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DENVER — A yearlong heroin trafficking investigation by several agencies has led to multiple arrests, and the seizure of millions of dollars in drugs and more than $218,000 in “dirty” money, law enforcement officials said Tuesday.

“The poison that is heroin is being pumped into the Denver metro area from south of the Mexican border,” 18th Judicial District District Attorney George Brauchler said at a news conference featuring federal, state and local law enforcement involved in the operation.

The agencies included the Drug Enforcement Administration, the Denver Police Department and the West Metro Drug Task Force.

And nowhere is that poison more apparent to the public than the Cherry Creek bike path.

FOX31 Problem Solvers showed the rampant and open use of heroin on the popular trail in June. Now, those addicted to the dangerous drug have one less source to get their fix.

“Twenty-five individuals have been indicted,” Colorado Attorney General Cynthia Coffman said.

RELATED: Operation Muchas Pacas indictment

RELATED: 16 of the suspects arrested

But thanks to an investigation called Operation Muchas Pacas or “many rodents” — named after the nickname of ringleader Jose DeJesus Bernal-Zamora –some of those drugs are no longer sickening or killing Coloradans.

“Law enforcement seized 47 pounds of heroin, valued at $2.2 million,” Coffman said.

They also found more than 1 pound of cocaine. This heroin destined for the Denver metro area was found coming from Sinaloa, Mexico, hidden in spare tires and other vehicle compartments, or sometimes shipped through FedEx.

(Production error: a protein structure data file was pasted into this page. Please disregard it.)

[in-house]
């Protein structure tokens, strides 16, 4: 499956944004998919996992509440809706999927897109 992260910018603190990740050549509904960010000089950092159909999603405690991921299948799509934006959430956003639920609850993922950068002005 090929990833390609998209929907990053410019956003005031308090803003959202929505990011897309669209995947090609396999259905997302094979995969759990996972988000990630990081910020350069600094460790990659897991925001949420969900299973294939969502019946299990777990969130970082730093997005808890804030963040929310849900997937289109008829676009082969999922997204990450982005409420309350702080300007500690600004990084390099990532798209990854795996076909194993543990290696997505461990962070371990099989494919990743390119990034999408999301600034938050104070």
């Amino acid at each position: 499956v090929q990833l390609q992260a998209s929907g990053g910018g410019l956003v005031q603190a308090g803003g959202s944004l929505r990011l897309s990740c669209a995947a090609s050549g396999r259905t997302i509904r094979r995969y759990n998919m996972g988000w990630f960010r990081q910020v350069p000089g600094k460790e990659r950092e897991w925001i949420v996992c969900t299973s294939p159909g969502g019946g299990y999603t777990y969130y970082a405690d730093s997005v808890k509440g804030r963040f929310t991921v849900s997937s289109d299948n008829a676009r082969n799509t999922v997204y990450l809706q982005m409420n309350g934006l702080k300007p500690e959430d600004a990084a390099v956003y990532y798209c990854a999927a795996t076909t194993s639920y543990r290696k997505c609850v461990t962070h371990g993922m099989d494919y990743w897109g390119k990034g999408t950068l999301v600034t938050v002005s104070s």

Investigators said 25 people took part in either bringing it in from Mexico or selling it to customers in the state. Law enforcement officers also recovered 11 weapons — three assault rifles, a shotgun and seven handguns.

“We are really getting crushed in our region with heroin abuse and use. Five years ago, we were not a huge market for heroin. We are now,” DEA Special Agent Barbra Roach said.

And because of that problem, she said the work is far from over.

“I think this is significant. You hate to say it, but (the arrests are) a drop in the bucket. There are multiple cells operating in our area.  If there is a demand there will be a supply,” Roach said.

Brauchler said the nation has to do better.

“We have a failure at our border to protect us from people who like to make money off the addiction and enslavement of the good people in Colorado,” he said.

That demand, the DEA said, is continuing to rise.

Roach also said the number of heroin overdoses in Colorado has increased 350 percent in the past five years.

Police are working to track down the remaining eight suspects of the 25 indicted. Most are believed to be out of the country.